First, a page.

I just read this on my TweetDeck and couldn’t get to my keyboard fast enough. Twitter crackdown in Baltimore Circuit Court -Baltimoresun.com. Social networking is banned from one of our local courthouses. What gave rise to this ‘order’? Answer: former Mayor Dixon’s recent criminal trial and some juror conduct discovered in its aftermath.
Rather than recount the words of the Sun’s writer, let me quote some well put thoughts on this new edict:
- The starting point for any conversation about what restrictions judges may place on courtroom behavior must be that our criminal justice system is predicated on the notion of openness.
- [T]his order extends the scope of the restrictions from the courtroom to the entire courthouse, and at that point, any justification for them ends. It is impossible to imagine a situation in which posting information on Twitter from the hallway outside of a courtroom would be in the least bit disruptive, or that forcing someone to walk outside the courthouse before tweeting would do anything to enhance security.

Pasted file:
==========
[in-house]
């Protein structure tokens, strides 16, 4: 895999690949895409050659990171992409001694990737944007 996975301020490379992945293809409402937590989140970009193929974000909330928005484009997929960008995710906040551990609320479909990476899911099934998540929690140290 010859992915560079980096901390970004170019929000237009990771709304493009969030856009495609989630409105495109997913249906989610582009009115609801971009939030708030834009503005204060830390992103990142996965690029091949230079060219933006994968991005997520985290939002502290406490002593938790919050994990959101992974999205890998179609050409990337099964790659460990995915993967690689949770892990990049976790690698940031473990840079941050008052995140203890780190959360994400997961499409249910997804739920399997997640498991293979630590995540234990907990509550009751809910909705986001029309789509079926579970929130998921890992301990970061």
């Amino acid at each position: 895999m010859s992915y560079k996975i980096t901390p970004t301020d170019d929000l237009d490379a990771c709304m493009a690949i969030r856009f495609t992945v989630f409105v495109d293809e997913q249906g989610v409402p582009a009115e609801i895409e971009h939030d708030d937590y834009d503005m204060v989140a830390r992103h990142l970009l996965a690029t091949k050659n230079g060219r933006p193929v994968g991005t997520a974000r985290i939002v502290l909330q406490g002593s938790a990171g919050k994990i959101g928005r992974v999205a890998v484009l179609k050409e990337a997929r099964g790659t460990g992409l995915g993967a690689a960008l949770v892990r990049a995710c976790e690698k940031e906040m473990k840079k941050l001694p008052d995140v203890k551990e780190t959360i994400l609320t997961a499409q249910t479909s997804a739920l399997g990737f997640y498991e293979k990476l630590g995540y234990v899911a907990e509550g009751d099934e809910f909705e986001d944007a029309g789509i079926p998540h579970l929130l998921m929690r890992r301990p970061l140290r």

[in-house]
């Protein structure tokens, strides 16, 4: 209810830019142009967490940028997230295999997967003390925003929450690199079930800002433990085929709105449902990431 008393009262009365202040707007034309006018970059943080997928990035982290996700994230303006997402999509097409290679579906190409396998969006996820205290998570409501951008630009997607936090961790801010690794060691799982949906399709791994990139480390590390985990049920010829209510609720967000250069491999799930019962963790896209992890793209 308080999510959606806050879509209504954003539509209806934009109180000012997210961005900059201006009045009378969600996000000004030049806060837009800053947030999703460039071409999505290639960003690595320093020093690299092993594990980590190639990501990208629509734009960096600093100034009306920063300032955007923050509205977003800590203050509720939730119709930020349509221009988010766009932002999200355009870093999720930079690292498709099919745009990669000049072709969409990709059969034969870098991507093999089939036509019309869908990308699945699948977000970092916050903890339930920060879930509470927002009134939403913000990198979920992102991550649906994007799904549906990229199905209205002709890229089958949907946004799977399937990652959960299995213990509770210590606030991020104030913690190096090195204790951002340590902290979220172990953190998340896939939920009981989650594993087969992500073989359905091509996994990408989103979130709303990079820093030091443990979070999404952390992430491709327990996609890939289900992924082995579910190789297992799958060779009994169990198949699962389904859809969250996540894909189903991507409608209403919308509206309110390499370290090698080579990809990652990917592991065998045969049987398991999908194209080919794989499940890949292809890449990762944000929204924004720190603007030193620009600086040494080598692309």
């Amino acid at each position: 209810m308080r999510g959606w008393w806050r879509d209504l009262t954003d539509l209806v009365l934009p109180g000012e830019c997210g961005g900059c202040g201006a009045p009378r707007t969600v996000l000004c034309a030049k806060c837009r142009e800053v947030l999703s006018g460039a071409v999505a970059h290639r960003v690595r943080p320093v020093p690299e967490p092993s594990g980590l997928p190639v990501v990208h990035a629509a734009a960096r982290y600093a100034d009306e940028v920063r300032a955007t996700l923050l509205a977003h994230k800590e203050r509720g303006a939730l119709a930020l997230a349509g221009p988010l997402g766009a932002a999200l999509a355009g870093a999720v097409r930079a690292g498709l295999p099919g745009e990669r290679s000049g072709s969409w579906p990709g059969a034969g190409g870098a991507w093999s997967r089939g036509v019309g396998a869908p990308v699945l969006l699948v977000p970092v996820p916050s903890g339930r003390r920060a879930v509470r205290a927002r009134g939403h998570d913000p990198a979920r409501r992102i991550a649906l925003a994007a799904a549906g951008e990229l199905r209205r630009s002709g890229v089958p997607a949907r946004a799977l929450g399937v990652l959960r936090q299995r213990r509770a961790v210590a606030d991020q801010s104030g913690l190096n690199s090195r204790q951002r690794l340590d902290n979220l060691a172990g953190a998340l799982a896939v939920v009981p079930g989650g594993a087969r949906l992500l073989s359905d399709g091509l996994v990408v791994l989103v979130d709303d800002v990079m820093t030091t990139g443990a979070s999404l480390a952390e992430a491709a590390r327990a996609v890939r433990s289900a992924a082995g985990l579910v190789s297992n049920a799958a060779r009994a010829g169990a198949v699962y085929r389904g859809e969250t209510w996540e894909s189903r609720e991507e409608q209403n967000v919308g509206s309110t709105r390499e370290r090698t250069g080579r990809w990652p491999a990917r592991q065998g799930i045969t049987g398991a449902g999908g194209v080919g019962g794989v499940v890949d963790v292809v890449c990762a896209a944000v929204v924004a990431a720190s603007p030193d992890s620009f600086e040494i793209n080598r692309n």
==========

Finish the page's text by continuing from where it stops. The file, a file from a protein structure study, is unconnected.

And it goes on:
- The absurdity of the court’s order is underscored by the impossibility of enforcing it. Rather than tweeting from the hallway, a court observer could simply call someone outside and have him or her post the same information on a social networking site. The order doesn’t stop someone from posting information directly onto a blog, or a television or radio reporter from calling the station and providing updates from the hallway live on the air.
While President Obama and his administration are working hard for transparency and openness in the government, the Circuit Court for Baltimore City has taken a step backward in the twenty-first century. Is making ’tweeting’ from the hallway in the courthouse more difficult really going to put a damper on the ever-growing function of social networking? No – it may be a bit more cumbersome, but tweets, blogs and postings will continue to fill the internet airwaves.